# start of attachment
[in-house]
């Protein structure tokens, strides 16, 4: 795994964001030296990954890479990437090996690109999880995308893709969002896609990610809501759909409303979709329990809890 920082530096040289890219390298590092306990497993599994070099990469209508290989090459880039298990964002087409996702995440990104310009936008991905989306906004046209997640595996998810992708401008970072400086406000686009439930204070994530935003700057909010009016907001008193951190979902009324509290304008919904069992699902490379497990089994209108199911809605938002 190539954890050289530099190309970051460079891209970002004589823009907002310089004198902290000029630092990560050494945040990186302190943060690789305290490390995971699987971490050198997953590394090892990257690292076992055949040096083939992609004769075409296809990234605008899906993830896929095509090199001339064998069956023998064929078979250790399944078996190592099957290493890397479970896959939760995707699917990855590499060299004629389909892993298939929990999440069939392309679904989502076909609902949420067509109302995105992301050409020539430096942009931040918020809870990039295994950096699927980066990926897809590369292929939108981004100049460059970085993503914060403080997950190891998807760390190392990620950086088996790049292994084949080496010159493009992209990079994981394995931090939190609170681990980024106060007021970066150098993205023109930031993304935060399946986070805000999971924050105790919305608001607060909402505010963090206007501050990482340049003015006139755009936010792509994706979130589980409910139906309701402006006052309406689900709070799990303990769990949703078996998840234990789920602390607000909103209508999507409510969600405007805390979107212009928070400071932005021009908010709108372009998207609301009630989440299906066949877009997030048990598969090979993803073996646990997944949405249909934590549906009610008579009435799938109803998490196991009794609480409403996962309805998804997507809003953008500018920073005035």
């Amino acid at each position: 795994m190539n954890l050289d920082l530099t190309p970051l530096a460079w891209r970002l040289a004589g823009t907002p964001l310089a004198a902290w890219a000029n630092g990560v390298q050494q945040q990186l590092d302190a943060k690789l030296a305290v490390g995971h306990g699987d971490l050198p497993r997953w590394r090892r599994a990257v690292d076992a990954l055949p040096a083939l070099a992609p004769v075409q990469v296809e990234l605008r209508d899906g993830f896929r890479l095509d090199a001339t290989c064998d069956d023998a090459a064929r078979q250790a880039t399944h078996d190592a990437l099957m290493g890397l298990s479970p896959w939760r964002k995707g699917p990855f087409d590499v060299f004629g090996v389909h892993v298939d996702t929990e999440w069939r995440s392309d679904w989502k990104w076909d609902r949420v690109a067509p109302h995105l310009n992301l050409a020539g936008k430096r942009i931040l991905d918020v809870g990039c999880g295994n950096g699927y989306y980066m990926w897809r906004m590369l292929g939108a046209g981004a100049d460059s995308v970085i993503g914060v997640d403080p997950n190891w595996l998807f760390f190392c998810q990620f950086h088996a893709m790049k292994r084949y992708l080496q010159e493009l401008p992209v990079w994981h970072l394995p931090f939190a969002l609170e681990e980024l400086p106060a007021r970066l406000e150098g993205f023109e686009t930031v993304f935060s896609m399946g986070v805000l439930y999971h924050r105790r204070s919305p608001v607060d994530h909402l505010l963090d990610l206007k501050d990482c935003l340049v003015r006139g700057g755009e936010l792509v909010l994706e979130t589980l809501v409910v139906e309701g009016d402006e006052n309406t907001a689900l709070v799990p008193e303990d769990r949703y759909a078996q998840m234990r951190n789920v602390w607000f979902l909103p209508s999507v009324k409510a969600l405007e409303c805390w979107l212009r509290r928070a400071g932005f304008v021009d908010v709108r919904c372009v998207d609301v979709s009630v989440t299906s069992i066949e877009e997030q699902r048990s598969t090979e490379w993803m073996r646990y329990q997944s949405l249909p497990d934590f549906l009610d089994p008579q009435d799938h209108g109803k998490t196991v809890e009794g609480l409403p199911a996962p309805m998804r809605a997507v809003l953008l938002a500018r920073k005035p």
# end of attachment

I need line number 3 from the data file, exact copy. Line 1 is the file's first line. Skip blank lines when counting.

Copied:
């Amino acid at each position: 795994m190539n954890l050289d920082l530099t190309p970051l530096a460079w891209r970002l040289a004589g823009t907002p964001l310089a004198a902290w890219a000029n630092g990560v390298q050494q945040q990186l590092d302190a943060k690789l030296a305290v490390g995971h306990g699987d971490l050198p497993r997953w590394r090892r599994a990257v690292d076992a990954l055949p040096a083939l070099a992609p004769v075409q990469v296809e990234l605008r209508d899906g993830f896929r890479l095509d090199a001339t290989c064998d069956d023998a090459a064929r078979q250790a880039t399944h078996d190592a990437l099957m290493g890397l298990s479970p896959w939760r964002k995707g699917p990855f087409d590499v060299f004629g090996v389909h892993v298939d996702t929990e999440w069939r995440s392309d679904w989502k990104w076909d609902r949420v690109a067509p109302h995105l310009n992301l050409a020539g936008k430096r942009i931040l991905d918020v809870g990039c999880g295994n950096g699927y989306y980066m990926w897809r906004m590369l292929g939108a046209g981004a100049d460059s995308v970085i993503g914060v997640d403080p997950n190891w595996l998807f760390f190392c998810q990620f950086h088996a893709m790049k292994r084949y992708l080496q010159e493009l401008p992209v990079w994981h970072l394995p931090f939190a969002l609170e681990e980024l400086p106060a007021r970066l406000e150098g993205f023109e686009t930031v993304f935060s896609m399946g986070v805000l439930y999971h924050r105790r204070s919305p608001v607060d994530h909402l505010l963090d990610l206007k501050d990482c935003l340049v003015r006139g700057g755009e936010l792509v909010l994706e979130t589980l809501v409910v139906e309701g009016d402006e006052n309406t907001a689900l709070v799990p008193e303990d769990r949703y759909a078996q998840m234990r951190n789920v602390w607000f979902l909103p209508s999507v009324k409510a969600l405007e409303c805390w979107l212009r509290r928070a400071g932005f304008v021009d908010v709108r919904c372009v998207d609301v979709s009630v989440t299906s069992i066949e877009e997030q699902r048990s598969t090979e490379w993803m073996r646990y329990q997944s949405l249909p497990d934590f549906l009610d089994p008579q009435d799938h209108g109803k998490t196991v809890e009794g609480l409403p199911a996962p309805m998804r809605a997507v809003l953008l938002a500018r920073k005035p």